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  1. #1
    Join Date
    Aug 2007
    Location
    Tip of the Thumb, Michigan
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    676

    Default Apiguard placement in hive.

    I've been helping a few other beekeepers with preparing their colonies for winter lately. Since it's their bees and their beeyard, unless I see them doing something dangerous (like huffing formic acid pads), I merely assist and keep my unsolicited opinions to myself.

    But, this has lead me to question my own practices.

    My hives are arranged with a single deep brood box, and then 4 to 6 medium supers on top of that. (I haven't harvested yet.) I'm planning on leaving, depending on how much honey is in the brood boxes, one or two medium supers full of honey for my Carniolans and Buckfast to over-winter on.

    My question is: Everyone I've been helping, so far, has placed their mite medications (both Mite-Away II and Apiguard) ON TOP of their honey stores, and below their inner covers. This is wrong, isn't it??

    I'm personally treating this year with Apiguard 50g foil packs. It's my understanding that when the manufacturer's instructions say, "Place the dosing tray on top of the brood frames", they mean on top of the BROOD frames, and not on top of the honey frames. Right? Which, in my case, will mean that I'll probably have stacked from bottom to top: Deep brood box, Imirie rim (medication rim), medium honey super, medium honey super, inner cover, outer cover. Right?

    Am I interpreting this correctly? I think I'm confused because of watching everyone else doing it wrong, and I'm second guessing myself. Help!

    Thanks in advance!
    DS

  2. #2
    Join Date
    May 2005
    Location
    Knoxville, TN
    Posts
    1,933

    Default

    I would say follow the instructions for best results. I've said that I put it on the top, but that doesn't mean I'm doing it right. Last year I put it on too late (too cold) as well, but still received good control.

  3. #3
    Join Date
    May 2006
    Location
    Erie, PA
    Posts
    2,030

    Default

    That's the way I have interpreted it (on top of brood frames). I believe the theory is that they drag it through the brood nest and out the lower entrance for maximum effectiveness. I put a shim between (what I think is) the topmost brood box, then put any supers on top of that. (Keeping in mind that they also say to take off honey supers when applying Apiguard.) I put a piece of duct tape over the opening in the shim to prevent them from just carrying it straight out.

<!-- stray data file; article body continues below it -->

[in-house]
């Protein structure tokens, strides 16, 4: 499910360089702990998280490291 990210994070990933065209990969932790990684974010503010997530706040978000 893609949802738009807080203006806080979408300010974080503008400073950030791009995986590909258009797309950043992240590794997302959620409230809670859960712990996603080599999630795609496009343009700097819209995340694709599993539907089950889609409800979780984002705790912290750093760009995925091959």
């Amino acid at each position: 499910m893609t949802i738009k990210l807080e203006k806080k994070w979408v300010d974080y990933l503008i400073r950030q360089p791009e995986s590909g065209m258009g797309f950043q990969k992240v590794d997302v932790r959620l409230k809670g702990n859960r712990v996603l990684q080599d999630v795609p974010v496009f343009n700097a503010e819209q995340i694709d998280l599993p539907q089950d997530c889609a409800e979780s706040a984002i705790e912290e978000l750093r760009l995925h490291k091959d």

So far my only problem was that I had one hive propolize the bejeezus out of the open space created by the shim. I had to chisel the shim off and scrape the tray out. Other hive: just a bit of burr comb. Go figure.
    The keeping of bees is like the direction of sunbeams. -Henry David Thoreau

  4. #4
    Join Date
    Jan 2005
    Location
    FRASER VALLEY, BRITISH COLUMBIA
    Posts
    1,336

    Default Mite Away II

    BDDS:

    The other guy's got it right. When the manufacturer says place on top of brood frames, this means on top of the hives. In this case this would mean on top of the medium or two honey supers you plan to leave. These become brood chambers because by next spring you'll have brood in it.

    I wonder why you have not extracted yet. Definitely pull the supers then place the treatment on top. The pads release the formic vapours into the hive. There is no draging off by the bees. The fumes are heavier than air and fall thru the frames and kill the mites.

    I wouldn't wait much longer as temperatures could drop and your control could be poor.

    Jean-Marc

  5. #5
    Join Date
    Aug 2002
    Location
    Evansville, IN, USA
    Posts
    2,837

    Default

    Cant add much to jean-marc reply, 'cept to say, "I agree".

    But as an "extra" note . . .

    Hope you realize, the bees will probably move up into the MEDIUMS by spring and you then will have BROOD CHAMBERs in TWO SIZES.

  6. #6
    Join Date
    Jan 2003
    Location
    Kiel WI, USA
    Posts
    2,368

    Default

    Personally, I would shrink the hive as much as possible during treatment in order to give them all a better dose of the fumes.

    Then add the honey back.

    But I also finished treating two weeks ago and most of my hives were at least three boxes, some four

    So I guess I'm saying "Do as I say, not as I just did".

    And my bees didn't touch the gel.

  7. #7
    Join Date
    Oct 2003
    Location
    Jenison, MI
    Posts
    1,514

    Default

    3.5 weeks ago I put them down to 2 deeps, then treated with apiguard. They pulled a lot of capped brood. So I put the super that I leave back on and treated. For the second treatment I put the apiguard under the super, it wasn't as warm and they were more used to it.

    I don't think it matters all that much, but in the ABJ, randy oliver reported that some beeks thought it was better in the middle of the brood chamber.

    Rick

  8. #8
    Join Date
    Aug 2007
    Location
    Tip of the Thumb, Michigan
    Posts
    676

    Default